“I was playing for Norkopping in Sweden when Bristol City approached me,” he says. “I looked around the city and liked it immediately. The club feels like a family too, the football is attacking and we try to keep the ball.”
It was the "Moneyball" approach to buying players which led City to sign two players from second tier Angers in France, both for club records. Jonathan Kodjia signed for £3.25 million in 2015 – and was sold to Aston Villa for £15 million twelve months and 20 goals later.
In June 2017, City signed Senegal striker Famara Diedhiou for £5.3m, another sign of their ambition in a league of bigger rivals, many of them with the benefit of parachute payments following Premier League relegation.
It’s a competitive division where spending doesn’t guarantee success. Huddersfield Town won promotion last season with the 13th biggest wage bill in the 24-team division. Aston Villa, with the biggest, finished 13th.
Not every signing is a young European scouted because of impressive statistics. Luke Steele an experienced goalkeeper, signed recently as No 2.
“I had an opinion and perception of Bristol City because I’d played against them so many times,” he says. “And it was totally wrong and formed from three hours once a year. There’s an incredible attention to detail going on here, from the warm up rooms to the physio rooms.
"There’s great detail in training, with a drone watching us every day to film it. I’ve never seen that before. But a lot comes down to the quality of the players and there are good players here. It’s not the Bristol City that I had in my head, which was one lacking the quality I see.”
Two hours before kick-off, Rob from the fanzine One Team In Bristol stands by the statue of club legend John Atyeo, selling the 220th issue of a publication he’s been editor of for 25 years.
"The mood is very positive,” he says as he’s helped out by daughter Charlotte, 11 days after she became a mother. “The stands have been rebuilt and we like it. We didn’t want another anonymous bowl like other clubs.
"We had tried to build a new stadium over the road for years, but it kept being turned down. We need to fill it now because there’s no point building stands if they stay empty. The club are trying to encourage more fans by allowing season ticket holders to bring a friend for £10 for certain games.”
Crowds have hit a 38-year high and Rob says that he hopes to “consolidate in this league. A top six place would be fantastic, but anywhere between sixth and twelfth would be brilliant.” FourFourTwo magazine tipped City for a 22nd place finish and relegation.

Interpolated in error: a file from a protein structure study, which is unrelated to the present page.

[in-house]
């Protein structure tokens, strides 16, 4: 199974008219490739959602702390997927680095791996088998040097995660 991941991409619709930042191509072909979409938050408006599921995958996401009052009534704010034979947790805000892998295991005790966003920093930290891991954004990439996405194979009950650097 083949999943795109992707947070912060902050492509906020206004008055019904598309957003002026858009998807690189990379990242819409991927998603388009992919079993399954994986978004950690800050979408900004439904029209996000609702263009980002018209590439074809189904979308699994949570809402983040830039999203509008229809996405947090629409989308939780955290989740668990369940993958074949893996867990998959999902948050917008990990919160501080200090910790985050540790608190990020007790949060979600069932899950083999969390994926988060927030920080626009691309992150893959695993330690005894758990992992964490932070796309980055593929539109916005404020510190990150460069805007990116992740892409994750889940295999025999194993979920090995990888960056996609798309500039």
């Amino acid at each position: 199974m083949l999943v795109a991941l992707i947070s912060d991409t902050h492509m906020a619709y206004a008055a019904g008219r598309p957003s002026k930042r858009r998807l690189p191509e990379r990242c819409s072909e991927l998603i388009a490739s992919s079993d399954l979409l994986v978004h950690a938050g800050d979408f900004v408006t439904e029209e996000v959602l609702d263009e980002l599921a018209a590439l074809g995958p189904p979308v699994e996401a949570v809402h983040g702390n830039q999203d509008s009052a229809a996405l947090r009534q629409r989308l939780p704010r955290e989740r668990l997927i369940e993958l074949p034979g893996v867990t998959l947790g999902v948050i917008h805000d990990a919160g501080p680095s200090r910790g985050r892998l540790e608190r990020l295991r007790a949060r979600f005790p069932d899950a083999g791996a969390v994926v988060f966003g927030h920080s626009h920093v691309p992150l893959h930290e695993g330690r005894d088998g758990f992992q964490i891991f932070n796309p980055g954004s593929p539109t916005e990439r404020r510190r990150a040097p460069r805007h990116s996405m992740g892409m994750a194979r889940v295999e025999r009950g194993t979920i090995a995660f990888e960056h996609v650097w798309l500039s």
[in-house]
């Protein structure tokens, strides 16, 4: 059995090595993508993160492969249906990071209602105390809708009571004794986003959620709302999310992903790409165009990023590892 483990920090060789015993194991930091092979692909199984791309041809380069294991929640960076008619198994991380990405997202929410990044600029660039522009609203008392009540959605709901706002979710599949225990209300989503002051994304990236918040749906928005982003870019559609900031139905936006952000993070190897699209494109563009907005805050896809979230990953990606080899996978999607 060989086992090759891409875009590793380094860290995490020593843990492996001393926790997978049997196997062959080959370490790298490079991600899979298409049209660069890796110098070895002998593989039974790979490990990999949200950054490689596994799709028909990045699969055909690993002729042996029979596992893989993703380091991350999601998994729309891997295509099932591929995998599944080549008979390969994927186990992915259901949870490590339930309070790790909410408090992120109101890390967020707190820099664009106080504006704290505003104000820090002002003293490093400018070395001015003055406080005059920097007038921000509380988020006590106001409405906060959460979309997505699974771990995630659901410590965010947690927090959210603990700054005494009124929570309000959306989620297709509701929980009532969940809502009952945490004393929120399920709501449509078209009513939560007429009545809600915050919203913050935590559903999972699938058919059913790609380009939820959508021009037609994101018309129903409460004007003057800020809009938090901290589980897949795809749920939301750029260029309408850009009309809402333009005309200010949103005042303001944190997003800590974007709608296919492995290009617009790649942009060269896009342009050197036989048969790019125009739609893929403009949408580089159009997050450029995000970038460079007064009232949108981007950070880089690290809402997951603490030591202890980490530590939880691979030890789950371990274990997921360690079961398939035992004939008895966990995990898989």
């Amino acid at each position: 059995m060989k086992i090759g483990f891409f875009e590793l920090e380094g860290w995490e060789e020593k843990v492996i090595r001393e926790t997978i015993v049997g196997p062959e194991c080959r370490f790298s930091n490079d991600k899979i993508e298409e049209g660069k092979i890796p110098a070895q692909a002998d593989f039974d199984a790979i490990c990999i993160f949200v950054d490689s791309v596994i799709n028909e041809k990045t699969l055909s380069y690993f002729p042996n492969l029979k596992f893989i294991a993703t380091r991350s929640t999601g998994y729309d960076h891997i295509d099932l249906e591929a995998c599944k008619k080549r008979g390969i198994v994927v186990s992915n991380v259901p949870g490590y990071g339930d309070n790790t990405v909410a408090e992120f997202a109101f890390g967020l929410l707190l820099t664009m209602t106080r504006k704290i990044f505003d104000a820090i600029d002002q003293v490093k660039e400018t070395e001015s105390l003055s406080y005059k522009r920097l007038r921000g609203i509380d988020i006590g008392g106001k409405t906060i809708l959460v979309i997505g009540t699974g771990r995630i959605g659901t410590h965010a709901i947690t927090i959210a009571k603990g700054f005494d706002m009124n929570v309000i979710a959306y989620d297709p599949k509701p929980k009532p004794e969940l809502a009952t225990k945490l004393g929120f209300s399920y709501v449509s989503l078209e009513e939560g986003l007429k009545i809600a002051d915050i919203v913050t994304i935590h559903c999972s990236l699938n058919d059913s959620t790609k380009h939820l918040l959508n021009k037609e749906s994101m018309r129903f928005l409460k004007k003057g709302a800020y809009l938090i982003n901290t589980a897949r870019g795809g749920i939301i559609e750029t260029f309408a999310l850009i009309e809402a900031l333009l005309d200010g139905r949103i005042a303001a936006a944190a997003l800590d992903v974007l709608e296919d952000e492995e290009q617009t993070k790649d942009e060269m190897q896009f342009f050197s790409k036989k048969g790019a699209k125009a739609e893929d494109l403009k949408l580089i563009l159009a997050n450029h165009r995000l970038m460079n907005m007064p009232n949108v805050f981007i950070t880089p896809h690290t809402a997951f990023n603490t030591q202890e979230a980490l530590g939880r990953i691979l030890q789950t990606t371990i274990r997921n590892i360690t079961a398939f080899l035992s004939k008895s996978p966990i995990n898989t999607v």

Relegation would mean League One and sharing a division with neighbours Rovers for the first time in 17 years. It’s clear from speaking to fans that the rivalry with Rovers is particularly nasty.
“Any time we beat Bristol Rovers,” says fanzine editor Rob when I ask him of his high point as a City fan. “It was very intense when it was a rivalry, but it’s 17 years and over 6000 days since they’ve been above us in the league so it has waned a little.
"There’s a very strong dislike between us. They accuse us of buying our success. We’ve got the 14th richest chairman in the country, worth £2.1 billion. He’s an accountant by trade and careful with his money.”
The River Avon splits the support.
“Anything north of the Avon is predominantly Rovers and anything south mainly City,” Rob says. “And we’re a much bigger club.”
And yet while City are a big club, they should be for a city of their size.
“Football is not as big a deal here as it is in Manchester, where I lived for 11 years,” says fan James Bolam in a cafe which forms part of the redeveloped Ashton Gate. “It’s not the talk of every office like in Manchester or the big northern cities, but then the origins of football are in northern England.
"Yet it still feels special to be a City fan, even though we should have done better than we have. We took over 3,000 fans to Reading last week, we should be a Premier League club, but we’ve been saying that for years.”
Inside the ground, newspaper headlines adorn the walls near the pressroom, with a play-off defeat at Wembley in 2008 prominent.
“That was a low point,” Rob says. “We’d had a great season. We were a goal away from the Premier League and my head couldn’t quite get around the fact that we might become a Premier League team. I felt dizzy before the game.”
It wasn’t the first Wembley mishap. Defender David Moyes missed the crucial penalty in the first shootout to decide a cup final at Wembley – the 1987 Football League Trophy Final.
“I'd been practising penalties in the week before the game and smashing them in left right and centre,” Moyes says. “I was in form. I was to take the sixth penalty kick. I had cramp in both legs. I trundled it down the middle. It was a terrible penalty.
"My family and friends were all there. We lost. If you're going to miss a penalty, then you might as well do it at Wembley in front of everyone you know, but Bristol City are a great club and I have happy memories from there.”